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World’s Biggest Dinosaurs


World’s Biggest Dinosaurs
It’s somewhat frightening to imagine what it must have been like to wander around the plains of Africa and Argentina 100 million years ago. Whereas today you’d be hard-pressed to encounter a beast any bigger than yourself, back then you’d be running for your life as bus-sized creatures roamed free, some remaining largely peaceful and distant, others full of aggression.

The biggest land-based animal alive today is the African bush elephant, with the largest weighing a measly 13.5 tons and measuring 10.6m (34.8ft) long and 4.2m (13.8ft) high. Argentinosaurus, the current official record-holder for largest dinosaur of them all, would have been at least four times the size. It was a sauropod, dinosaurs of the Jurassic and Cretaceous period that were mostly herbivores and known for being very large.
World’s Biggest Dinosaurs

Indeed, many other types of sauropod would have stood tall above the African bush elephant, as would raptors and pterosaurs. Dinosaurs inhabited the Earth for much longer than any modern animal, from 251 to 65 million years ago, allowing plenty of time for certain species to develop into the giant hulks of flesh we now so revere. The biggest dinosaurs discovered to date have largely been determined to live in the Late Cretaceous period, 99.6-65.5 million years ago, before they faced extinction.
For a long time, though, palaeontologists have wondered why dinosaurs grew to be so large. While impressive, size can also be a hindrance. Not only does a large animal need a much higher rate of metabolism, but it must also develop much stronger bones and skeletal structures to be able to hold itself upright. Many of these gigantic animals were also cumbersome and slow, leaving themselves open to attack from large predators. Why did dinosaurs continue to grow for millions of years, then?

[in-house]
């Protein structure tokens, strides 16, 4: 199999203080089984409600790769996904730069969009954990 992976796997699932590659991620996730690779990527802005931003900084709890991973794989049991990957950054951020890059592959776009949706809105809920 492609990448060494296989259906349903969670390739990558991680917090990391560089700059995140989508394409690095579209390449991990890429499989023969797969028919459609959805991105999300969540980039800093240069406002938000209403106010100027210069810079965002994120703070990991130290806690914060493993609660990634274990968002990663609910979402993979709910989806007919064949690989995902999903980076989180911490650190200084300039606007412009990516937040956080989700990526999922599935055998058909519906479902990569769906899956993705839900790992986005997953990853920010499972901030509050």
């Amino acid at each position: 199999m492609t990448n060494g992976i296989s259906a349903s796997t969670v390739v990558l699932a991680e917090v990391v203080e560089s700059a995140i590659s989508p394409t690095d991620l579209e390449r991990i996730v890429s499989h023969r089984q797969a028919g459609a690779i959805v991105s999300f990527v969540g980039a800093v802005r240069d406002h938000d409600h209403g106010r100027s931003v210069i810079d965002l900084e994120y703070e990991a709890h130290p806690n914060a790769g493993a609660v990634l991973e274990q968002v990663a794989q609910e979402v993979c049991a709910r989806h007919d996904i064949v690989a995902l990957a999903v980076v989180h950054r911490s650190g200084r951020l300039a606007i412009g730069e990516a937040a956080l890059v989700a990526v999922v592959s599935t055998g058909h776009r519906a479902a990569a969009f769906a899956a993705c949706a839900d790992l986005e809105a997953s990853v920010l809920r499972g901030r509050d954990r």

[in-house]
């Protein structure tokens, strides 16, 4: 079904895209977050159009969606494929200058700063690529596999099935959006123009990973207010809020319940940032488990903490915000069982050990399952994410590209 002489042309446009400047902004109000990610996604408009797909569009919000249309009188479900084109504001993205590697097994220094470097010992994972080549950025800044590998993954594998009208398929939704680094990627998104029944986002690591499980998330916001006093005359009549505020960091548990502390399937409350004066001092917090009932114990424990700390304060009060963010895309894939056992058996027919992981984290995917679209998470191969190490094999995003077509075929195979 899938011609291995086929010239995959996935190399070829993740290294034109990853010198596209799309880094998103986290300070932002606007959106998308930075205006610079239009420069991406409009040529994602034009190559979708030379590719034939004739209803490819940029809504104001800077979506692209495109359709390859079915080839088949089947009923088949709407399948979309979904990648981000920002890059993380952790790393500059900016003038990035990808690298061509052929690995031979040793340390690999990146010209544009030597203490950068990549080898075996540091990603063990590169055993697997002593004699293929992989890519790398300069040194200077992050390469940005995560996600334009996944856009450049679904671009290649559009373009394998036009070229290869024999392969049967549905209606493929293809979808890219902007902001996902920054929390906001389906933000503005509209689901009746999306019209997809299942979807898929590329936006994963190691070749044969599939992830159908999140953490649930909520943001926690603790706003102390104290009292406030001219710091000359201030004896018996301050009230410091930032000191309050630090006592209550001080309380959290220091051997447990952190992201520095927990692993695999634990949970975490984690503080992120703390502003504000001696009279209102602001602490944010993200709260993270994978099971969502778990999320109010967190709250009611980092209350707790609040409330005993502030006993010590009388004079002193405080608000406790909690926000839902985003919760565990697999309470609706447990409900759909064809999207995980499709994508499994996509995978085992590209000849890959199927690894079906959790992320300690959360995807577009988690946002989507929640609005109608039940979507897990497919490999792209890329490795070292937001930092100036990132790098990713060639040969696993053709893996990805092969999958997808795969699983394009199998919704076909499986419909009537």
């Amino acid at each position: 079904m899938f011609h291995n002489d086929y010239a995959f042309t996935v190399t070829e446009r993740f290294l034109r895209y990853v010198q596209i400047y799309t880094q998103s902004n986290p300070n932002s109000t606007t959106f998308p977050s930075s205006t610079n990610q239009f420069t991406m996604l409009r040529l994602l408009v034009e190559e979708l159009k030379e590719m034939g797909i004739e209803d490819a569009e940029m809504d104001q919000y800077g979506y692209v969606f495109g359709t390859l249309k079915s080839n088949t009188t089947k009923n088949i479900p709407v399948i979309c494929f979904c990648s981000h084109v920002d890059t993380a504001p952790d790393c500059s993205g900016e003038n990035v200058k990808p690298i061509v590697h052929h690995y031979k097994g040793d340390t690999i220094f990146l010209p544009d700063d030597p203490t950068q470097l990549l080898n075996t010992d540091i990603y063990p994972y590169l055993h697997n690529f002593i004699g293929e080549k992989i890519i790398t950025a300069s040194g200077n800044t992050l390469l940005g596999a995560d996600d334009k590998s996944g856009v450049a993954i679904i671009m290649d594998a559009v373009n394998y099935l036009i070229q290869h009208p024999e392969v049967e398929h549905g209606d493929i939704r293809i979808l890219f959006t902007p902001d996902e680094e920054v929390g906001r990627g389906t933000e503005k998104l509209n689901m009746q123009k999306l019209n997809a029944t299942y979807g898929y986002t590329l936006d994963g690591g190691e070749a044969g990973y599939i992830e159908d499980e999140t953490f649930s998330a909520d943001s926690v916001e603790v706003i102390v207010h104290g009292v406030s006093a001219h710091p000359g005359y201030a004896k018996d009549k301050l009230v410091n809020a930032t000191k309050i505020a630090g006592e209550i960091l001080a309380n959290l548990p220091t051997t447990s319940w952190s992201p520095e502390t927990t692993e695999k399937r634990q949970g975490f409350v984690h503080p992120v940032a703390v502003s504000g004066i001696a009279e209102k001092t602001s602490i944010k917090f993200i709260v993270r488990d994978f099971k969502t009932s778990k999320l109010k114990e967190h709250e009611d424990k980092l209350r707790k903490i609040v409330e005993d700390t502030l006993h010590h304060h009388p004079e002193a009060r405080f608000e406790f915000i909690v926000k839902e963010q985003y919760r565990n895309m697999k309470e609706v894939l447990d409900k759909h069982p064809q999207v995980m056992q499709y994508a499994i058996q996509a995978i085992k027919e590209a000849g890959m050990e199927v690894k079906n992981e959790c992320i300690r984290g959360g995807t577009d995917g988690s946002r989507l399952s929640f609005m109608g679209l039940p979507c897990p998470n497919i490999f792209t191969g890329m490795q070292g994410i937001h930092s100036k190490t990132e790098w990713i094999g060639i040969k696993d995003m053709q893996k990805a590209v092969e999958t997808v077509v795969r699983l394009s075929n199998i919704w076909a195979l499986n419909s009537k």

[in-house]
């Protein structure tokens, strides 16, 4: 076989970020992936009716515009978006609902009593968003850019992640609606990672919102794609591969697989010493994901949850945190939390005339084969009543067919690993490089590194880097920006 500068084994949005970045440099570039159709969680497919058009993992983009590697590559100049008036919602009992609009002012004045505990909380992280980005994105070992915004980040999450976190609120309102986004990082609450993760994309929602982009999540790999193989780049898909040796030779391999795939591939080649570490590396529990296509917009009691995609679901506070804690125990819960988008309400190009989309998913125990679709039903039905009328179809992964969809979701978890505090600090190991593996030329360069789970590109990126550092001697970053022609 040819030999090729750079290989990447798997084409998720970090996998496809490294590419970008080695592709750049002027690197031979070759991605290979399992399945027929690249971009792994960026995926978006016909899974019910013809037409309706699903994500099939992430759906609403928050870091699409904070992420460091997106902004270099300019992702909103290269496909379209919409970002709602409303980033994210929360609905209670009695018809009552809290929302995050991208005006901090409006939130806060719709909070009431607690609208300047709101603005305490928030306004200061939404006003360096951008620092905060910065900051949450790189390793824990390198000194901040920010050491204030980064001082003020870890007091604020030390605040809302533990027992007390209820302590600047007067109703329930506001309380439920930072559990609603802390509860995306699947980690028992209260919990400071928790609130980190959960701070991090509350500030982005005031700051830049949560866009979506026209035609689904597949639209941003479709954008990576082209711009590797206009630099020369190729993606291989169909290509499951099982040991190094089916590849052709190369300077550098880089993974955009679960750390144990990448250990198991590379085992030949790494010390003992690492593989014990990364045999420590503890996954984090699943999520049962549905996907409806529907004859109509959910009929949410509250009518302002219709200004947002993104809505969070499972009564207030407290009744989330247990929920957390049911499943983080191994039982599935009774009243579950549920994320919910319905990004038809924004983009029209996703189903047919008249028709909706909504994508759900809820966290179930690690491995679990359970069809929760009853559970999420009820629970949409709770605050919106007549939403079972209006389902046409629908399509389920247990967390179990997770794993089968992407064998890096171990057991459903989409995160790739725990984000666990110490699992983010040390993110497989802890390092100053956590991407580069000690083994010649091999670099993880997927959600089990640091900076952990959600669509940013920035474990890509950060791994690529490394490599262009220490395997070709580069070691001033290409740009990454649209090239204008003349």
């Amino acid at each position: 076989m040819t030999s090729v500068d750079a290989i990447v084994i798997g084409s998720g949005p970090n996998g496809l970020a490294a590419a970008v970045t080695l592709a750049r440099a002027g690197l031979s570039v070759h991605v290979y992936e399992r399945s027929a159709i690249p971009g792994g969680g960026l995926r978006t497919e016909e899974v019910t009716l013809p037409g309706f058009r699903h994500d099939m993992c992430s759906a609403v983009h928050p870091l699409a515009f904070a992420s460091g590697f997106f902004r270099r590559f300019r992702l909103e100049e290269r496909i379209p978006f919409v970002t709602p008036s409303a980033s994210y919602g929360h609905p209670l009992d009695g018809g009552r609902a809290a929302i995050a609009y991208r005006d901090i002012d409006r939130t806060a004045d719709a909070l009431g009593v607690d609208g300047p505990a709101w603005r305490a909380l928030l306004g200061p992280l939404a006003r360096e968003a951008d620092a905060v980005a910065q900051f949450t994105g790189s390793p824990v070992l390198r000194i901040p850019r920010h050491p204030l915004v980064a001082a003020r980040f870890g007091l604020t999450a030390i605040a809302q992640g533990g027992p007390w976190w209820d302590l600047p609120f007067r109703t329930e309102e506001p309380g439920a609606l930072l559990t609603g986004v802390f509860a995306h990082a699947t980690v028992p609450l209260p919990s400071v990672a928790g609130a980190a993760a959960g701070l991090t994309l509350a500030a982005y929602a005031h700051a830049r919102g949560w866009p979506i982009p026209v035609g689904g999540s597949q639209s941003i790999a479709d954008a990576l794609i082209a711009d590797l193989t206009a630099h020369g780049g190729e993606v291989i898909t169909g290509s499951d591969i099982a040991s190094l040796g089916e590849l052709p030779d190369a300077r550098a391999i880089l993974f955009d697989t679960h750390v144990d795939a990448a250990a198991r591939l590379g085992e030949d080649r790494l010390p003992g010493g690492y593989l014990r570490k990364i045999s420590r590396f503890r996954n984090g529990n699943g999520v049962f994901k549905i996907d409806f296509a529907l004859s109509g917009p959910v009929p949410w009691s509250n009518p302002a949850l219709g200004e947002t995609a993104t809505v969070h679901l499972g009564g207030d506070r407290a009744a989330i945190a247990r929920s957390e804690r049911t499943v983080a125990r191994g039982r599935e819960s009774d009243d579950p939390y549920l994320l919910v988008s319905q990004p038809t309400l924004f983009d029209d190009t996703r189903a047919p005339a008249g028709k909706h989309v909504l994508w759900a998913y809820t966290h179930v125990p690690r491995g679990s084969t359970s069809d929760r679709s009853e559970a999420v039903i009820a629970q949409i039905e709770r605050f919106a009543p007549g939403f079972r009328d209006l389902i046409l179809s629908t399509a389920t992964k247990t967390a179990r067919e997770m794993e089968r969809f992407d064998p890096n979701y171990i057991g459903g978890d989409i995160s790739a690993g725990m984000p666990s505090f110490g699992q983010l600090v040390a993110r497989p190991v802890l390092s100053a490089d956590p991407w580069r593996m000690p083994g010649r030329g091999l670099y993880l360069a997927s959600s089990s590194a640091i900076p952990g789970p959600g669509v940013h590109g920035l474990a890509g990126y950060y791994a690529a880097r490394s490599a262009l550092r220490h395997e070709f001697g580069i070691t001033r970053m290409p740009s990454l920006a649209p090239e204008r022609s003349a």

One train of thought is that there was a huge surplus of carbon dioxide in the atmosphere during the age of the dinosaurs. This meant that vegetation flourished, and herbivores such as the sauropods simply had an over-abundance of nourishment available to eat. While somewhat of a burden in terms of manoeuvrability, their size would certainly have helped to some extent when fending off smaller carnivores. This leads to another proposal from palaeontologists, namely that some dinosaurs grew in size over millions of years as a form of self-defence. However, others think that these giant dinosaurs were cold-blooded, which was directly responsible for their size. Indeed, warm-blooded animals simply wouldn’t be able to sustain such mammoth sizes, somewhat backed up by the lack of mammals larger than a few tons today.
Huge cold-blooded sauropods, weighing in at up to 100 tons, would have been almost self-sustainable, as they could store heat throughout the day for the colder nights, maintaining a fairly unchanged body temperature and prolonging their survival.